More than 36 Entrepreneurs Clubs have been recently created by the Ministry of Production across Argentina's cities as public spaces for meet-ups and other activites that generate cultural capital and training for entrepreneurs. The next milestone is to turn these Clubs into service centers for both entrepreneurs and existing SMEs.  Currently, very few entrepreneurs and SMEs access support mechanisms due to lack of information or because they consider that the application process is too complex. These service centers will address that problem by facilitating access to support programs. Challenges include: ensuring that the Clubs have the qualified human resources to carry out these services, ensuring financial sustainability for each Club, and ensuring continuity despite local political changes. As the Argentinean team at the Ministry of Production gears to meet with business chambers, universities, local governments and large corporates to explore joint action (e.g.,  working with SMEs from corporations' value chains and possibility funding these companies' participation in the Clubs), they hope to iterate their proof-of-concept solution with international feedback.

Team members include:  

  • Ursula Benincasa, Coordinator of the Incubator Program, Secretariat for Entrepreneurs and SMEs, Ministry of Production, Argentina
  • Ana Monge, Entrepreneurship and Innovation Specialist, ConQuito, Ecuador


Team 6: Enabling talent flow via a gAsia Pass 

Team leader: Yatin Thakur, Managing Director, GEN India

The “gAsia Pass” is a new initiative by GEN Asia in collaboration with public and private stakeholders, designed to allow entrepreneurs to acess markets, setup a new business, as well as get supported by different governments, all on a single pass. Six  countries - Taiwan, India, Thailand, Indonesia, South Korea, and New Zealand - have already shown support in the development of gAsia Pass.  Earlier this year, the group achieved the first milestone of building a formal exchange structure amongst entrepreneurs with a borderless entry using a blockchain-enabled platform. This team will now hack the next cross-border processes to provide entrepreneurs with priority approvals for residency or startup visas, along with local subsidies, with metrics to track use and effectiveness of the program.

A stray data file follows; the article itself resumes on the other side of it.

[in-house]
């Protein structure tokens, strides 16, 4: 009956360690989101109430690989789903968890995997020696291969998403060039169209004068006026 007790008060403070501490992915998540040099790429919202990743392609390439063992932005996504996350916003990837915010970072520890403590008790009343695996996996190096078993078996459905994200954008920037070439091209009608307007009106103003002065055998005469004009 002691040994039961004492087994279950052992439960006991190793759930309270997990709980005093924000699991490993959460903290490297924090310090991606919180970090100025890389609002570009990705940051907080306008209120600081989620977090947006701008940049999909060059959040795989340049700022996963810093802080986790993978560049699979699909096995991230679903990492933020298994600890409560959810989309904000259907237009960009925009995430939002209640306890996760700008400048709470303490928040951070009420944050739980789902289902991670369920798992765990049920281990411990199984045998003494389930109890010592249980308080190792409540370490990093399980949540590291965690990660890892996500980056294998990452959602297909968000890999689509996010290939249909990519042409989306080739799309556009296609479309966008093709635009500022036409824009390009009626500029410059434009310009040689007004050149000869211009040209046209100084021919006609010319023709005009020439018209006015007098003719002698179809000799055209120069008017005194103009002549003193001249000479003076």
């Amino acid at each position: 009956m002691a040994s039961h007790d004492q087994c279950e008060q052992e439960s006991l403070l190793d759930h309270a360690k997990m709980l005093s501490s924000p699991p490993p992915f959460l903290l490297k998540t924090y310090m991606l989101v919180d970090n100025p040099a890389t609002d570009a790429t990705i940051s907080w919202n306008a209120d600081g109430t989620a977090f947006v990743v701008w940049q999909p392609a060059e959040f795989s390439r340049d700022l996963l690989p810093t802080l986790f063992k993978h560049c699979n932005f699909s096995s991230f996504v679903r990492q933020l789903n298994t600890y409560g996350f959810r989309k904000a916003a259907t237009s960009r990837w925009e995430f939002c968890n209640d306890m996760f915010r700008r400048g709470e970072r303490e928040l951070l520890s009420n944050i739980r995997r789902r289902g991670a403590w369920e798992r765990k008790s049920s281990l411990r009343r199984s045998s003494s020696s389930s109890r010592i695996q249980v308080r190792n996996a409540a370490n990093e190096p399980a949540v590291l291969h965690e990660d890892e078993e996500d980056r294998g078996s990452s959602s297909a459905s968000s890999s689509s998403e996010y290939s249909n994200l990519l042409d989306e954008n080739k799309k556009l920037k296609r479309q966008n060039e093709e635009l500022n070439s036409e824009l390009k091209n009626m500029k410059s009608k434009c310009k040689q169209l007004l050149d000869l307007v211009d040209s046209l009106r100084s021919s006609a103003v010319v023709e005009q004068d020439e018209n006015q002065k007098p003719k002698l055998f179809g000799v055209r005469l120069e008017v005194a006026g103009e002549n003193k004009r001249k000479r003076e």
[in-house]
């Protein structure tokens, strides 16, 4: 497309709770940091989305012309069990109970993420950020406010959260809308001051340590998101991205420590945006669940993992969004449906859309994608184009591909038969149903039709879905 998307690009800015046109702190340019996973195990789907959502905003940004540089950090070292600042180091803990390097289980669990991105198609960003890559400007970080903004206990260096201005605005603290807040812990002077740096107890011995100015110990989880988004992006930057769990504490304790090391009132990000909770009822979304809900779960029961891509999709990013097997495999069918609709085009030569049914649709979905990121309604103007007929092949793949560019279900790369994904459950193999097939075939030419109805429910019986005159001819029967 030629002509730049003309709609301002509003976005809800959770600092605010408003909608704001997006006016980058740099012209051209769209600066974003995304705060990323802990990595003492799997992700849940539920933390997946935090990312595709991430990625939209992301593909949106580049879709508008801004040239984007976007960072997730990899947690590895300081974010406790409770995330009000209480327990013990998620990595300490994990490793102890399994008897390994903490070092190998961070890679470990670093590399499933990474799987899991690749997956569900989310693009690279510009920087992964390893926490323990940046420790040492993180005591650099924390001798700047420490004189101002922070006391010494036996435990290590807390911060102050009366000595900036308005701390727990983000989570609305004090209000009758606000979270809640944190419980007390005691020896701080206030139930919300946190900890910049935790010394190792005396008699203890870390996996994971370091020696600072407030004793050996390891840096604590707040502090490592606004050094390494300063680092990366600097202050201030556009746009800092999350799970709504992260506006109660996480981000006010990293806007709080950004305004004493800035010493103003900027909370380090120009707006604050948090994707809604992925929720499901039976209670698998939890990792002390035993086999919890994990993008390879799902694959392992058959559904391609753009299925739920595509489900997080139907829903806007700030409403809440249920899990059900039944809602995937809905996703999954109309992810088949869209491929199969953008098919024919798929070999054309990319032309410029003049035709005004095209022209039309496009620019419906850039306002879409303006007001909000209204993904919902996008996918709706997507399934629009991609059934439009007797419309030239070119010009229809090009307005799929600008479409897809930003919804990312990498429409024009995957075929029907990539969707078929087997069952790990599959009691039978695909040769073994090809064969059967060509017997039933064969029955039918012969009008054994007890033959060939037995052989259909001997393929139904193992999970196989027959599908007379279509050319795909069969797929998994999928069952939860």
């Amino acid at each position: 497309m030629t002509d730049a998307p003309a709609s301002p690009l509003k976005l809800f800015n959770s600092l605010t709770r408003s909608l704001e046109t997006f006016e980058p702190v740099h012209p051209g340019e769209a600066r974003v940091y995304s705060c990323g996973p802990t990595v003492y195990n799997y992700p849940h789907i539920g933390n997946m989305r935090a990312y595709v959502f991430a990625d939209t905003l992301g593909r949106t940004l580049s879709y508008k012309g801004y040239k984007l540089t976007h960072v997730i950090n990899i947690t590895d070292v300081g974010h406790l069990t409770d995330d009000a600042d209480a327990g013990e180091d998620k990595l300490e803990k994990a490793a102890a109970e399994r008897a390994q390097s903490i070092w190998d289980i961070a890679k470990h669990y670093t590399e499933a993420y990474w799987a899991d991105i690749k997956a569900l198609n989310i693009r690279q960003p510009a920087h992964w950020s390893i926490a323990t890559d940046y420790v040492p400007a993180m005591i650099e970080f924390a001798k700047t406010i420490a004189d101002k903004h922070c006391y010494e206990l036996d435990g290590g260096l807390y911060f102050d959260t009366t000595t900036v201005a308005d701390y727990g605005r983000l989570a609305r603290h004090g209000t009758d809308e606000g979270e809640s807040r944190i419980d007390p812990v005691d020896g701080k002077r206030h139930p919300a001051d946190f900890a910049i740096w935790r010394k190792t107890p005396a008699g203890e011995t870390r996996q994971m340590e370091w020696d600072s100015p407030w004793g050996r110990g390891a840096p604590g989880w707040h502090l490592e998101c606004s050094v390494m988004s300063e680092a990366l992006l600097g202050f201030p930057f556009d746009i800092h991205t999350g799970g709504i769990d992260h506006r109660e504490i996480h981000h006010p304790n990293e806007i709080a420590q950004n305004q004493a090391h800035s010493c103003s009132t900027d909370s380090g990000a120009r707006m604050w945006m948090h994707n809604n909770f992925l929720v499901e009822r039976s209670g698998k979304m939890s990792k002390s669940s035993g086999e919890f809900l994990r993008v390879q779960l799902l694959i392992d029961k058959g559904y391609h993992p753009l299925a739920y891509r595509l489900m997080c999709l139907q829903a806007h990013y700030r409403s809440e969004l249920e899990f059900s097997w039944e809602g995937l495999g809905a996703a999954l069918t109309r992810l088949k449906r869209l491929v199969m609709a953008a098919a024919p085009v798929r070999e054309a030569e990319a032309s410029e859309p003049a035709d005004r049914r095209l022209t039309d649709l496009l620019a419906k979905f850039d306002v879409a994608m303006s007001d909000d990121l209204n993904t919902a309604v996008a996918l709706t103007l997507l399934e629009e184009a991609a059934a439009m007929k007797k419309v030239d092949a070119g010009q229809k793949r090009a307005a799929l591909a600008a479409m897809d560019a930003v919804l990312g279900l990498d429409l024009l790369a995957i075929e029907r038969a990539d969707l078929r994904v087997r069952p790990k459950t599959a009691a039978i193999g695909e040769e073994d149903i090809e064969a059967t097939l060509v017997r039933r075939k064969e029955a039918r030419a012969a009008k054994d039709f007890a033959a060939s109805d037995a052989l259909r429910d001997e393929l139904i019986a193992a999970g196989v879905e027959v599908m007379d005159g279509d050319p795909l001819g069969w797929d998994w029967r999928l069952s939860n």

Team members include:  

  • Marie Wall, Startup director and Deputy director, Division for Research, Innovation & Access to Finance, Ministry of Enterprise, Sweden
  • David Kuo, Managing Director, GEN Taiwan 
  • Andrew Outhwaite, Government’s Incubator Facilitator for Western Australia, Australia
  • Mark Hugh Sam, Advisor, GEN Taiwan


Team 7: Addressing the Gender Gap in Angel Investment in Latin America 

Team leader: Pamela Antonioli, Director of Innovation, Ministry of Production, Peru 

 Romina Díaz, Managing Director, GEN Peru

Entrepreneurial ecosystems have started to emerge in Latin America over the past decade. Yet, there is a key actor which has not been involved enough - women. For example, although there is a rising number of business angels networks in Latin America, the current proportion of women angel investors across the region is very low compared to their male counterparts.  Only 5%-10% of angel investors in the region are women. In Peruvian angel networks, there are fewer than ten women involved as investors in total. Outside of the capital city, that share drops even further. Research shows that the lack of participation of women in risk investment goes hand in hand with the lower chances of growth for women-led businesses. This team will hack a series of actions regarding awareness, education on angel investment, forming a regional network of female investors, and mentoring, as a comprehensive strategy to address the issue across five Latin American countries.

Team members include:

  • Habiba Sumani, Director of the Women Entrepreneurship Development Department, National Board for Small Scale Industries (NBSSI), Ghana 
  • Gonzalo Villaran, Executive of the Knowledge Development and Management Unit, "Innovate" Agency, Peru